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Onshape Drawings announced today

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Comments

  • moengineeringmoengineering Member Posts: 23
    Hello togehter,

    I prefer ISOCPEUR. Reminds me on the early days, starting with technical drawings and using templates to draw on transparent paper with ink :)



    Best regards
    Martinimage
  • caradoncaradon OS Professional, Mentor Posts: 300 PRO
    @DriesVervoort_Caradon what do you mean by "HUGE"? Thanks
    I've always found the default dimension font in SOLIDWORKS to be relatively large.

    Dries
  • andrew_troupandrew_troup Member, Mentor Posts: 1,584 ✭✭✭✭
    +1 for painless, 1:1 dxf export in the earliest version possible, ideally R12

    It's not just a question of whether we, the Onshape user, have a recent app which can use a recent version; sometimes the suppliers who do profile cutting do not, and that's beyond our control.

    +1 for Arial on drawings (aka Helvetica on a Mac)
  • brucebartlettbrucebartlett Member, OS Professional, Mentor Posts: 1,948 PRO
    @Andrew_Troup I'd look out for R12 in the right click .dxf part studio export in the next release. 

    Must be getting close for the next update soon.
    Engineer ı Product Designer ı Onshape Consulting Partner
    Twitter: @onshapetricks  & @babart1977   
  • devon_sowelldevon_sowell Member Posts: 52 ✭✭
    @DriesVervoort_Caradon what do you mean by "HUGE"? Thanks
    I've always found the default dimension font in SOLIDWORKS to be relatively large.

    Dries
    Easy to change :)
    Devon Sowell
    Engineering Consulting Partner
    Professor, Engineering Technology, Palomar College, San Marcos, CA
    [email protected]
    760 809 9046
    CarlsbadCAD Carlsbad,CA
  • brucebartlettbrucebartlett Member, OS Professional, Mentor Posts: 1,948 PRO
    @DriesVervoort_Caradon what do you mean by "HUGE"? Thanks
    I've always found the default dimension font in SOLIDWORKS to be relatively large.

    Dries
    Easy to change :)
    Better if you don't have too. But don't think it will be an issue in Onshape Drawings. 
    Engineer ı Product Designer ı Onshape Consulting Partner
    Twitter: @onshapetricks  & @babart1977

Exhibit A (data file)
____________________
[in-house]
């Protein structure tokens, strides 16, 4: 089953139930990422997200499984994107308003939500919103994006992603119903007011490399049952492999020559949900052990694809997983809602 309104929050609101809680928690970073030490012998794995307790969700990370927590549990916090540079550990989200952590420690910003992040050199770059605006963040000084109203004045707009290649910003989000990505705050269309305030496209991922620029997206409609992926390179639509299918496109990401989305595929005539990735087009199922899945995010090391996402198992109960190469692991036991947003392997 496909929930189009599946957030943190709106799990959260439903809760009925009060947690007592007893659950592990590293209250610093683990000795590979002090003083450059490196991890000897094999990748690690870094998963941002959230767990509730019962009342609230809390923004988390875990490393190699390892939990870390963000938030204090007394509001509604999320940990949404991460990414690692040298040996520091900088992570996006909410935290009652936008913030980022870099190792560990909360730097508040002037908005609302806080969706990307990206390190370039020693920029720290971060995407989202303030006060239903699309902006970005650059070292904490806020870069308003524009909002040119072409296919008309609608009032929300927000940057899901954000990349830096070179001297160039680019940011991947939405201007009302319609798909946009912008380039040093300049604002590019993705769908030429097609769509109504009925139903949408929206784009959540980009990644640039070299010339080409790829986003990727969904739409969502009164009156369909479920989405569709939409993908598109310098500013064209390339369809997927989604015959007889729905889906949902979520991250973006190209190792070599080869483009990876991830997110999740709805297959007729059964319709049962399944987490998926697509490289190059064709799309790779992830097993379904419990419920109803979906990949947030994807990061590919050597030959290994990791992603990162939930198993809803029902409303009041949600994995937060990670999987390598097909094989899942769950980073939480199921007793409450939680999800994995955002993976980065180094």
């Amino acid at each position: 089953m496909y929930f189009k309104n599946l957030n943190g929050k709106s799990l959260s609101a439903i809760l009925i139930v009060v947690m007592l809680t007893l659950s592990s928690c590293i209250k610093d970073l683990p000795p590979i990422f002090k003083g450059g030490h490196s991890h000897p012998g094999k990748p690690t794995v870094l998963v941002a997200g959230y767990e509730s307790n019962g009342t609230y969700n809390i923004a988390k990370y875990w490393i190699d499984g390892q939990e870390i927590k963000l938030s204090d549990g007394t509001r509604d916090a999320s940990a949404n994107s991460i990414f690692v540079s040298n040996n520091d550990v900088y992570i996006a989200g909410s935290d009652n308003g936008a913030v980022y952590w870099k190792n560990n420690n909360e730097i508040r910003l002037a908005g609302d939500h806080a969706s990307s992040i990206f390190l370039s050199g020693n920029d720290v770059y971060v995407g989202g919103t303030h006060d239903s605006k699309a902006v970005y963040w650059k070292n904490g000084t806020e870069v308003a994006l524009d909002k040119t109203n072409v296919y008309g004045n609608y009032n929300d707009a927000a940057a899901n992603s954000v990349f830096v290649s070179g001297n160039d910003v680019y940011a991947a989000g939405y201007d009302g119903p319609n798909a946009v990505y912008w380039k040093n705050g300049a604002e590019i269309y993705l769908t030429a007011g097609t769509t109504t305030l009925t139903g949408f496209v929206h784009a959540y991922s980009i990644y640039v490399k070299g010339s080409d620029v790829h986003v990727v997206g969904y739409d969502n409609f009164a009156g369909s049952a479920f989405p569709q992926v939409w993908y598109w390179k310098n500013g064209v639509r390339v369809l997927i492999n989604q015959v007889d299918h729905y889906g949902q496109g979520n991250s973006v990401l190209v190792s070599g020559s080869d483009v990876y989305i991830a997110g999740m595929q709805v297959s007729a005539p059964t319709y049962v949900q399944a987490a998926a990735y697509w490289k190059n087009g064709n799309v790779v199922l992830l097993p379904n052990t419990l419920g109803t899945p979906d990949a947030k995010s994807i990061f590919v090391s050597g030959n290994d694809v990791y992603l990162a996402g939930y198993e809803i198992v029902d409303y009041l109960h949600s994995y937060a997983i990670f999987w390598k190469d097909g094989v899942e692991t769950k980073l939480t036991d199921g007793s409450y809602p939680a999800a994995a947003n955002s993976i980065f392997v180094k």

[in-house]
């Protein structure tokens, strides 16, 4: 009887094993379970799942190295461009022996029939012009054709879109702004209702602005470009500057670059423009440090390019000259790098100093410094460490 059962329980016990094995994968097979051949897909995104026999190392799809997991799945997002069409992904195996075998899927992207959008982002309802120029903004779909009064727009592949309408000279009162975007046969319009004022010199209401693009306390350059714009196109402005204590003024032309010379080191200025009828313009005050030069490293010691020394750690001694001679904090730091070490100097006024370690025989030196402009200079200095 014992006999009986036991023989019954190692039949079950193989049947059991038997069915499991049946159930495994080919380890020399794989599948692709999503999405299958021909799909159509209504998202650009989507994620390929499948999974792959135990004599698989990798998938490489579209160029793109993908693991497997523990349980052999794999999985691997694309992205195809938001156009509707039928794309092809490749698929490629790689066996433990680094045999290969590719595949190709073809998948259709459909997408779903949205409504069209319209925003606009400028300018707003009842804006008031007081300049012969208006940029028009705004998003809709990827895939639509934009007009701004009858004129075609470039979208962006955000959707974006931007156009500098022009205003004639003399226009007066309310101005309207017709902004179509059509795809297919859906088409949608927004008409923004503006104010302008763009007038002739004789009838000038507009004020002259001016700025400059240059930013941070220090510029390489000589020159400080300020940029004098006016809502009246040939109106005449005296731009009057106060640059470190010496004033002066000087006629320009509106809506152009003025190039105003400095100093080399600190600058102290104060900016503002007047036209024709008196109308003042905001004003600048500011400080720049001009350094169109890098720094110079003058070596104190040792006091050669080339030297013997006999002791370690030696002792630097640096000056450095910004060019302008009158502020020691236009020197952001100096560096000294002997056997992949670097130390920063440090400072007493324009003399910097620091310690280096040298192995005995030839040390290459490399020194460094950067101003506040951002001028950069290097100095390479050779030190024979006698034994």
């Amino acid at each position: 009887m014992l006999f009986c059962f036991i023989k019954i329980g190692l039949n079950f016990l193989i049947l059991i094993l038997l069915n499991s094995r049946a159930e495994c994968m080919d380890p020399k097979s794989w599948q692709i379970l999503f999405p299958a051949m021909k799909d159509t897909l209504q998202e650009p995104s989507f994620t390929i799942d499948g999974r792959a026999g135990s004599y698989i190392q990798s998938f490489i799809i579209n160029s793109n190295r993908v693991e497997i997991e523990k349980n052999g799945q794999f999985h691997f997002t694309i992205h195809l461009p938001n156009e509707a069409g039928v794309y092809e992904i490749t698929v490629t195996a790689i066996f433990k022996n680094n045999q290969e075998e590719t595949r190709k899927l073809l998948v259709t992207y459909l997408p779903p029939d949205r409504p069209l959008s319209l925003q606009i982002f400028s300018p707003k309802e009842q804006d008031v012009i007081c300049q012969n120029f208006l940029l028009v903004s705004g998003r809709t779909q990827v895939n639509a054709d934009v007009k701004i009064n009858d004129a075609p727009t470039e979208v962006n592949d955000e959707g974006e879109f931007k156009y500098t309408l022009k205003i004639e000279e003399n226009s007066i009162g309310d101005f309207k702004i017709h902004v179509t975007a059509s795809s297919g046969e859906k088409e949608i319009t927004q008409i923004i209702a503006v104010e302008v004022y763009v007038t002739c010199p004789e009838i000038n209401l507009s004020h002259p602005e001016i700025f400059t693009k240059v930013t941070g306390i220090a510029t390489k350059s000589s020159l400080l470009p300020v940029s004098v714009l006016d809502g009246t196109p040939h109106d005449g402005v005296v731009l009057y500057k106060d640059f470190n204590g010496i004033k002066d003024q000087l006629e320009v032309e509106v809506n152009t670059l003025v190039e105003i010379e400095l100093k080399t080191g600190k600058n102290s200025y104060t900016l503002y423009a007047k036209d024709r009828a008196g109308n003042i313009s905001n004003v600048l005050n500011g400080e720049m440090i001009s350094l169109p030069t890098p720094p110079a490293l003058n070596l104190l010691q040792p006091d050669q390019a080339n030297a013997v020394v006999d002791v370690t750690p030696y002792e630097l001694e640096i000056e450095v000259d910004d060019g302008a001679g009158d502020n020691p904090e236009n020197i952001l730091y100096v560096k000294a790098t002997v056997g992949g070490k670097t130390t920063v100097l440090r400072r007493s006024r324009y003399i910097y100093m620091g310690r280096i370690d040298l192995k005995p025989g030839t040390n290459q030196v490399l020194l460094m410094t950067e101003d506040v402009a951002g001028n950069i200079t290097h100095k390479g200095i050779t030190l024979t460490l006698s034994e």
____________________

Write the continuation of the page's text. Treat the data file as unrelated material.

• jon_mcintyrejon_mcintyre Onshape Employees Posts: 56
    @Jon McIntyre please include single line Fonts for Water/Laser/Plasma cutting/etching and make these special Fonts easily identifiable for use without having to remember their names/location. Thanks
    Devon, are you talking about stencil fonts?   Also, are you talking about using these fonts in otherwise blank (or almost blank) drawings, or perhaps putting stencil fonts into 3D geometry then using our DXF export of surfaces?
  • andrew_troupandrew_troup Member, Mentor Posts: 1,584 ✭✭✭✭
    By "single line fonts" usually what is meant is a collection of "open" strings of lines, arcs and splines (ie, not enclosing any area) such as a monumental mason would inscribe on a marble slab, in preparation for following those single lines with the tip of a V-chisel.

    These do not by themselves serve any purpose in a solid model, in terms of creating solid protrusions or recesses, and it is traditionally difficult in most packages to manipulate and proces them to yield a realistic depiction of (say) an engraved line of text (using a V-pointed engraving tool). *

    That's a "nice to have", but what is essential is a way of attaching (if necessary, wrapping) the geometry to a face


    *One way to do it is to team up a single line font with a corresponding "rounded terminal" outline font, like VAG Rounded, originally designed (IIRC) for VW.
    http://cdnimg.fonts.net/ImagingService.ashx?imagetype=thumbnail&shopid=47971&RenderText=The+quick+brown+fox+jumps+over+the+lazy+dog.+The+quick+brown+fox+jumps+over+the+lazy+dog.&TextSize=32&width=1000&TextColor=#000000&BgColor=#ffffff

    The latter can then be extruded with draft, which (if the depth is specified overdeep) produces a sharp-bottomed V - at least in Solidworks. However it is necessary that outline text is able to split a face into multiple discrete areas for this to work. This used to be difficult in Solidworks.
  • onshaperonshaper Member, Mentor Posts: 98 ✭✭✭
    edited April 2015
    I'm confused as to why people want Arial for drawings. Doesn't Y14.5 spec fixed width fonts? I quite like this one.

    https://cstools.asme.org/csconnect/CommitteePages.cfm?Committee=C64041150&Action=40068


  • devon_sowelldevon_sowell Member Posts: 52 ✭✭
    edited April 2015